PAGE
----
‘School boards are the front lines for democracy’: Prince William Co. chair Lateef launches lieutenant governor run

Babur Lateef announces candidacy for Lt. Governor of Virginia

Babur Lateef, the chairman of the Prince William County School Board, has launched his campaign to be lieutenant governor, telling WTOP in an exclusive interview that “the idea that Virginia somehow is in an educational crisis is a complete myth.”

“Glenn Youngkin has done real harm to the spirit of partnership within our communities,” Lateef said, while announcing his bid to be the Democratic candidate for the November 2025 election, to succeed Republican Gov. Glenn Youngkin and Lt. Gov. Winsome Earle-Sears.

Lateef is currently the sole candidate who has filed for the position, according to the Virginia Public Access Project. 

In his six years as school board chair, Lateef points to his leadership during the COVID-19 pandemic, the transition back to in-person learning and the focus on Northern Virginia school boards, which fueled Youngkin’s election in 2020 and continues today.

“I think we’ve done a good job in Prince William County over the last few years of focusing and prioritizing student and family needs, and as the largest employer in the county, also doing a lot for teachers, in giving them historic pay raises,” said Lateef.

Lateef said the Prince William County Board added to its core mission: “Mental health (care) for our students, as well as safety and security, which unfortunately in this day and age requires us to do more things such as artificial intelligence scanners, and adding more police officers and SROs to schools.”

Echoing the themes of his first campaign video, released Friday, Lateef said “School boards are the front lines for democracy.”

Lateef said school board meetings have always been a place for parents to voice their opinions and suggestions to the school board members they’ve elected.

In the past several years, school board meetings in Northern Virginia are often contentious, with attendees and political advocates often sharing video clips on social media.

“There’s been a lot of folks trying to divide us with culture wars on book banning, diversity, equity and inclusion,” Lateef said. “I would call much of this ‘manufactured crisis,’ because we are really doing a great job in our county, the 10th most diverse county in the country and the most diverse county in the Commonwealth.”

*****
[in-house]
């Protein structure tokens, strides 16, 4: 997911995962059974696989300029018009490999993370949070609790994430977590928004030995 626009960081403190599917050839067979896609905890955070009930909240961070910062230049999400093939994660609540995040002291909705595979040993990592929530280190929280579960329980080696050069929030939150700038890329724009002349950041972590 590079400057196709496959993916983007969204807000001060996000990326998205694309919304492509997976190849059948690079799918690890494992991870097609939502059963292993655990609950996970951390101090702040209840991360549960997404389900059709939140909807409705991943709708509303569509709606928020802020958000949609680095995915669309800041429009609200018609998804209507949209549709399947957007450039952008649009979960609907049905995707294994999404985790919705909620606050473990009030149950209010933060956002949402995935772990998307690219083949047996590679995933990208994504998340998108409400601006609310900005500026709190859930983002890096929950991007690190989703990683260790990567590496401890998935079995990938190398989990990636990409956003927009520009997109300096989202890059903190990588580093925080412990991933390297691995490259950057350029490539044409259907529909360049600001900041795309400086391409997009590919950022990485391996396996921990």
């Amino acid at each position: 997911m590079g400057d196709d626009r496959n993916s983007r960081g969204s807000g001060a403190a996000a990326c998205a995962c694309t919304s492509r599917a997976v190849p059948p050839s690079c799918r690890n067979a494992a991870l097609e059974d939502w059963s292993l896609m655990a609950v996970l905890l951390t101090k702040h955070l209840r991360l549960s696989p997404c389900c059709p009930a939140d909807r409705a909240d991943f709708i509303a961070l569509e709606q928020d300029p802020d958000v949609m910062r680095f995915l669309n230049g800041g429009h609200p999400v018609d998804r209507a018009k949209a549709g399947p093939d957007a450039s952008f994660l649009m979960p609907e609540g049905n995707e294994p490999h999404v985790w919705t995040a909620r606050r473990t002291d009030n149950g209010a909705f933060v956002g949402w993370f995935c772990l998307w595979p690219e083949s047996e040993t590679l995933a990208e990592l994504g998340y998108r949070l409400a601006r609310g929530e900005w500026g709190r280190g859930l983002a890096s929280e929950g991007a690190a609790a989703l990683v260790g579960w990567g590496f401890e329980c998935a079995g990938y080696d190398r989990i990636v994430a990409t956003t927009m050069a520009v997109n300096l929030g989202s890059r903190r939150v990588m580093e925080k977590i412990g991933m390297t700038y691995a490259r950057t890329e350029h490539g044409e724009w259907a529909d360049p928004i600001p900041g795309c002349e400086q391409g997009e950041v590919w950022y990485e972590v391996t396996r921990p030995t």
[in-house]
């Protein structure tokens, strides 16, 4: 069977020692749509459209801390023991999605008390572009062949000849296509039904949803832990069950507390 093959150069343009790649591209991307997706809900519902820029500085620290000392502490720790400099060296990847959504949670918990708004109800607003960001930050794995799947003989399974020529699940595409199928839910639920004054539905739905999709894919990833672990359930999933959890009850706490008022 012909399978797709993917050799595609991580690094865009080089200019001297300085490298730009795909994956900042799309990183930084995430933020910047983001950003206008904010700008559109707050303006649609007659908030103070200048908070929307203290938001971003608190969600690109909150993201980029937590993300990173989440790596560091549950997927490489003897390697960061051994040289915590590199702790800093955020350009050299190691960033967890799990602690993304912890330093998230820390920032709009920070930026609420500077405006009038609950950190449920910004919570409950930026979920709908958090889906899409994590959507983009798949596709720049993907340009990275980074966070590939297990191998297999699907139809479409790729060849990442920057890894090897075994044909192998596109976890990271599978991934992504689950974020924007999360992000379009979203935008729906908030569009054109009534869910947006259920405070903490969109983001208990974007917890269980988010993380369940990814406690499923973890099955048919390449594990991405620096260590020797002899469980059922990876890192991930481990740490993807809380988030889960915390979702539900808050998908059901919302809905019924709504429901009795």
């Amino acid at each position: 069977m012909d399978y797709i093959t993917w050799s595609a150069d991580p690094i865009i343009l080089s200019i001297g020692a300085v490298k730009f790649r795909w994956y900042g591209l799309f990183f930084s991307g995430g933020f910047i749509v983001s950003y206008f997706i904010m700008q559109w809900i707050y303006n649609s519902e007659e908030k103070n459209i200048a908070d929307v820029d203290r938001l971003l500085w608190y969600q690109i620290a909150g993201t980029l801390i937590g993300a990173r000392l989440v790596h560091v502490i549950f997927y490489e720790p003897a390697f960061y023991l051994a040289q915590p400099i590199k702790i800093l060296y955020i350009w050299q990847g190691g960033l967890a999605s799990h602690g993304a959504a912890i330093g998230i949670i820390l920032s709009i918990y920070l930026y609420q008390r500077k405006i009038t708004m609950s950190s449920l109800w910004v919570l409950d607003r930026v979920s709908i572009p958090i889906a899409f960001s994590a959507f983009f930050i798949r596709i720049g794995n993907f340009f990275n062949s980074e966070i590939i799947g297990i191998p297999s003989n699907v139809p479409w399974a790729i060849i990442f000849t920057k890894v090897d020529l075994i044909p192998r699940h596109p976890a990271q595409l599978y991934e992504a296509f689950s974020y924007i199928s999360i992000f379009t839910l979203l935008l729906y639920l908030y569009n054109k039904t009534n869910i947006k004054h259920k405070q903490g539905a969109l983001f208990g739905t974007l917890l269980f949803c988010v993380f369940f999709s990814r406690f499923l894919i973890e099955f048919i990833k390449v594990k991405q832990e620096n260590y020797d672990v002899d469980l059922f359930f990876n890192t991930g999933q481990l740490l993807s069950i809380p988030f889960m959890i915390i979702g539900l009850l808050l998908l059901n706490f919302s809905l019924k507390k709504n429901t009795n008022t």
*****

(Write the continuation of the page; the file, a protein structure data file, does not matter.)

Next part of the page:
Lateef says he stands proudly behind Virginia’s public schools.

“There are folks that are not happy with the way things are being run, and I think there are just people manufacturing a lot of this crisis, and making it look like the schools are something they are not,” Lateef said. “They remain to be America’s greatest hope.”

Under Virginia’s election system, voters could choose a governor of one party to serve with a lieutenant governor of another party.

Youngkin is barred by Virginia law from seeking a second term. WTOP asked Lateef how well he could work with a Republican governor.

“I think I would tell the current governor, if I was in office, that there is no crisis there,” said Lateef. “And, if you believe there’s a crisis, let’s solve those crises, let’s invest in the things that we all agree need work.”

As he launches his campaign early, in hopes of spreading his message outside the Northern Virginia enclave, Lateef said teacher pay statewide needs to be increased, plus older schools need to be replaced, “especially in southwest Virginia, and the different parts of the state that don’t have the tax base we have in Northern Virginia.

“There’s a lot more work that we can do in the southwest, in Virginia Beach and Norfolk, and Richmond — health care, and we’ve got to commit to working for families and helping create jobs.”

Lateef points to the state’s ability to lure Amazon to build its second headquarters, which in part was because of Virginia’s education opportunities and educated workforce.

“We want to attract those kinds of jobs here, high-paying jobs. We want to help working families, reproductive rights for women, and education — those are our real priorities,” Lateef said.

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Neal Augenstein

Neal Augenstein has been a reporter at WTOP since 1997. Through the years, Neal has covered many of the crimes and trials that have gripped the region. Neal's been pleased to receive awards over the years for hard news, feature reporting, use of sound and sports.

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